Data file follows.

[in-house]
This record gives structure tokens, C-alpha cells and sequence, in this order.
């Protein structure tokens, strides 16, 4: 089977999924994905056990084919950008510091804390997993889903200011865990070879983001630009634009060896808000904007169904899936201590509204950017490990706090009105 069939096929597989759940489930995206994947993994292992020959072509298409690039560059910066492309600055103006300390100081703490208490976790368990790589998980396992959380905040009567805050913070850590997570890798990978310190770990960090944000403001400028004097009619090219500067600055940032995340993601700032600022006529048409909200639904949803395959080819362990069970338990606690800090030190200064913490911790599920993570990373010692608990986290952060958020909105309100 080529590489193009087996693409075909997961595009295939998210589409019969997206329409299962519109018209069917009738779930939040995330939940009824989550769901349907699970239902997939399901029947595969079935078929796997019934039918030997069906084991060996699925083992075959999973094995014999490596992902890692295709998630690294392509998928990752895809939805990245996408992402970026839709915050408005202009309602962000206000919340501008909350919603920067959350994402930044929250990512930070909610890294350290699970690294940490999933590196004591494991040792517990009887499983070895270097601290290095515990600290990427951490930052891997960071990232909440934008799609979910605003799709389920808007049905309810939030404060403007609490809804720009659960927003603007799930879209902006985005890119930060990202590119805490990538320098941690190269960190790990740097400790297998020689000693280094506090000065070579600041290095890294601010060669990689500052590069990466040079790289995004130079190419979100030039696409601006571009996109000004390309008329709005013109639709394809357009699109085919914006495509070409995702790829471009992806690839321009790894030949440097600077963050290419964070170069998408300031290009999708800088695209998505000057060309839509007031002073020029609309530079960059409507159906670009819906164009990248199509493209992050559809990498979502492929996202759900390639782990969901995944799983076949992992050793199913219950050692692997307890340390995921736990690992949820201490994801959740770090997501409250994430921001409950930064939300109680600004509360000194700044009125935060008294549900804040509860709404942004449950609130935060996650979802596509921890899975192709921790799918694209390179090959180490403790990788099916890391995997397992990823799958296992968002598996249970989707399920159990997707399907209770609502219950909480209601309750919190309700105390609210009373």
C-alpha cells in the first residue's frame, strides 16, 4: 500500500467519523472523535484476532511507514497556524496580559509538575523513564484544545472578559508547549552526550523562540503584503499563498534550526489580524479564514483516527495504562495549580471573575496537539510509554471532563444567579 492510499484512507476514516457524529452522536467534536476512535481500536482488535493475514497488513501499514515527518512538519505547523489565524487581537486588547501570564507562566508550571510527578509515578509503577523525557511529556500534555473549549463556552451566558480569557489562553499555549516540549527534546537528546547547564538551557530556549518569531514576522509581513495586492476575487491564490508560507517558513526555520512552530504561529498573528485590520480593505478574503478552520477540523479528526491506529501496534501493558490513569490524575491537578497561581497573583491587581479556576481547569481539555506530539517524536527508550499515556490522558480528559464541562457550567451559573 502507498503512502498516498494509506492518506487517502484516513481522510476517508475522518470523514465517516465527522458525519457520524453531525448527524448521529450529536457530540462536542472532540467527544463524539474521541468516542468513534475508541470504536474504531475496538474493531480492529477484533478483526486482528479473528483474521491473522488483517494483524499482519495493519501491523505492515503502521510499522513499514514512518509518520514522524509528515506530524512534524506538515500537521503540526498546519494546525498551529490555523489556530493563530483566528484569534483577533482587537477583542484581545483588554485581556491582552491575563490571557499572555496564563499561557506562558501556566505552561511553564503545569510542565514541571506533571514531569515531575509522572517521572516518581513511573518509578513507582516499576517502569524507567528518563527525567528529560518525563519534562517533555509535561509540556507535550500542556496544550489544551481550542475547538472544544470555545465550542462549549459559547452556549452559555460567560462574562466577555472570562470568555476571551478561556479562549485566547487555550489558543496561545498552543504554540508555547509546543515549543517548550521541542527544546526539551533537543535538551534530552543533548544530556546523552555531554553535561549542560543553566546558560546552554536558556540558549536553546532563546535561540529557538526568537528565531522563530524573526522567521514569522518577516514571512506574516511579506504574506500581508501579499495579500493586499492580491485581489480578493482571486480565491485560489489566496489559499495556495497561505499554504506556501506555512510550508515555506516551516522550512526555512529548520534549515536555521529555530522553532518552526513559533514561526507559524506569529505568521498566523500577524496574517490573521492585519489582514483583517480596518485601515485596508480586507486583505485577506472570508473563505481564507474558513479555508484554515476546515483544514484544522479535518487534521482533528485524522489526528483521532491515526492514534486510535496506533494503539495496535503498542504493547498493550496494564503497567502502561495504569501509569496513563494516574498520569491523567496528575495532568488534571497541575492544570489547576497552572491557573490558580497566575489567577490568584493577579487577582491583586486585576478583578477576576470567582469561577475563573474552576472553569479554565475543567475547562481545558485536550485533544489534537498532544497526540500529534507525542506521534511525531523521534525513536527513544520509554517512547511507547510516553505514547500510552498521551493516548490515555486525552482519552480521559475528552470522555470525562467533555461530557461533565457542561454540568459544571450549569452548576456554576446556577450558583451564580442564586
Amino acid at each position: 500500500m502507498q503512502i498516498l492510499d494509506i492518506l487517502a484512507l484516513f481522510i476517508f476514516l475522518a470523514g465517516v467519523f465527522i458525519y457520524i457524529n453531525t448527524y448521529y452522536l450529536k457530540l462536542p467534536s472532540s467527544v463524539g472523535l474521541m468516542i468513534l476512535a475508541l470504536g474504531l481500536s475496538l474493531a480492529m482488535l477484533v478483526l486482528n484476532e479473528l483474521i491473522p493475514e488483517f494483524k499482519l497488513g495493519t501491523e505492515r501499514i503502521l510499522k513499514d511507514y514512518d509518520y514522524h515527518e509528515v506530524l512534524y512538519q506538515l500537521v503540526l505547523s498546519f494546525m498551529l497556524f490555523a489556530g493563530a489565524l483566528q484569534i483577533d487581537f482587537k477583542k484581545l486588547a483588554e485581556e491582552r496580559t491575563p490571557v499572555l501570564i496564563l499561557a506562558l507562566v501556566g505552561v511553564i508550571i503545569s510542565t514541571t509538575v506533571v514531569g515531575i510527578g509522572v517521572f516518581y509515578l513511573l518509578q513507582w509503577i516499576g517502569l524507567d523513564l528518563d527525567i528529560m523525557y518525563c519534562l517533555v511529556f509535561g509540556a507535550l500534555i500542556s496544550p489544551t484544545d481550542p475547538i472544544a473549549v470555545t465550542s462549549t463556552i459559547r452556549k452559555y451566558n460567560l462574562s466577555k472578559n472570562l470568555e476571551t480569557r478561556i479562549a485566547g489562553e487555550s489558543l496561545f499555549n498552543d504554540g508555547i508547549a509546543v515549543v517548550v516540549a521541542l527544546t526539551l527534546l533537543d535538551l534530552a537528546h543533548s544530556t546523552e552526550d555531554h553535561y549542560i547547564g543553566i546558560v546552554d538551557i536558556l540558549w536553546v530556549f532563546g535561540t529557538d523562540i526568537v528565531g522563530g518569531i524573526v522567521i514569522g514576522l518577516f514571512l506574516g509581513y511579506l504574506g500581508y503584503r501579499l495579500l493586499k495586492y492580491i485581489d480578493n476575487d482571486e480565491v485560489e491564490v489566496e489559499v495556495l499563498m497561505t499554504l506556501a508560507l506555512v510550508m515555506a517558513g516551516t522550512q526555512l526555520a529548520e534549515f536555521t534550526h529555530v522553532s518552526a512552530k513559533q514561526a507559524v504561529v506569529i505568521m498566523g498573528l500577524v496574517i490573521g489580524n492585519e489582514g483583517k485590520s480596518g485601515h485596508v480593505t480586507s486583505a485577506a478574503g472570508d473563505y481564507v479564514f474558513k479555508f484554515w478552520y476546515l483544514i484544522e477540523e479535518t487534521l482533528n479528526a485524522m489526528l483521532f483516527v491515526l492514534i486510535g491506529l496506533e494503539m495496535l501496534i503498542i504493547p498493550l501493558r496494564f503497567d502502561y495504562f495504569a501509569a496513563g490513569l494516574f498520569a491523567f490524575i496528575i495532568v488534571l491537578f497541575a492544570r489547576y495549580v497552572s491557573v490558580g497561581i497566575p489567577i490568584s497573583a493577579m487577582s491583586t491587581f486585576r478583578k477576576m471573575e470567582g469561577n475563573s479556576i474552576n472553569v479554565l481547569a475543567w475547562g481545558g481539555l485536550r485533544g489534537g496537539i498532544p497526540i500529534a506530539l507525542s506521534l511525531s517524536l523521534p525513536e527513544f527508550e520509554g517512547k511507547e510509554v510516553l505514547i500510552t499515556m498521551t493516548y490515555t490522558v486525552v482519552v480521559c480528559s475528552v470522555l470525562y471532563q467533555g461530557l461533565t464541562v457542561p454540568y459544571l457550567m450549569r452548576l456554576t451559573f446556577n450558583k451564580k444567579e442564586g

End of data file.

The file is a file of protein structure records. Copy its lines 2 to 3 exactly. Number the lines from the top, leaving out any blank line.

This record gives structure tokens, C-alpha cells and sequence, in this order.
């Protein structure tokens, strides 16, 4: 089977999924994905056990084919950008510091804390997993889903200011865990070879983001630009634009060896808000904007169904899936201590509204950017490990706090009105 069939096929597989759940489930995206994947993994292992020959072509298409690039560059910066492309600055103006300390100081703490208490976790368990790589998980396992959380905040009567805050913070850590997570890798990978310190770990960090944000403001400028004097009619090219500067600055940032995340993601700032600022006529048409909200639904949803395959080819362990069970338990606690800090030190200064913490911790599920993570990373010692608990986290952060958020909105309100 080529590489193009087996693409075909997961595009295939998210589409019969997206329409299962519109018209069917009738779930939040995330939940009824989550769901349907699970239902997939399901029947595969079935078929796997019934039918030997069906084991060996699925083992075959999973094995014999490596992902890692295709998630690294392509998928990752895809939805990245996408992402970026839709915050408005202009309602962000206000919340501008909350919603920067959350994402930044929250990512930070909610890294350290699970690294940490999933590196004591494991040792517990009887499983070895270097601290290095515990600290990427951490930052891997960071990232909440934008799609979910605003799709389920808007049905309810939030404060403007609490809804720009659960927003603007799930879209902006985005890119930060990202590119805490990538320098941690190269960190790990740097400790297998020689000693280094506090000065070579600041290095890294601010060669990689500052590069990466040079790289995004130079190419979100030039696409601006571009996109000004390309008329709005013109639709394809357009699109085919914006495509070409995702790829471009992806690839321009790894030949440097600077963050290419964070170069998408300031290009999708800088695209998505000057060309839509007031002073020029609309530079960059409507159906670009819906164009990248199509493209992050559809990498979502492929996202759900390639782990969901995944799983076949992992050793199913219950050692692997307890340390995921736990690992949820201490994801959740770090997501409250994430921001409950930064939300109680600004509360000194700044009125935060008294549900804040509860709404942004449950609130935060996650979802596509921890899975192709921790799918694209390179090959180490403790990788099916890391995997397992990823799958296992968002598996249970989707399920159990997707399907209770609502219950909480209601309750919190309700105390609210009373």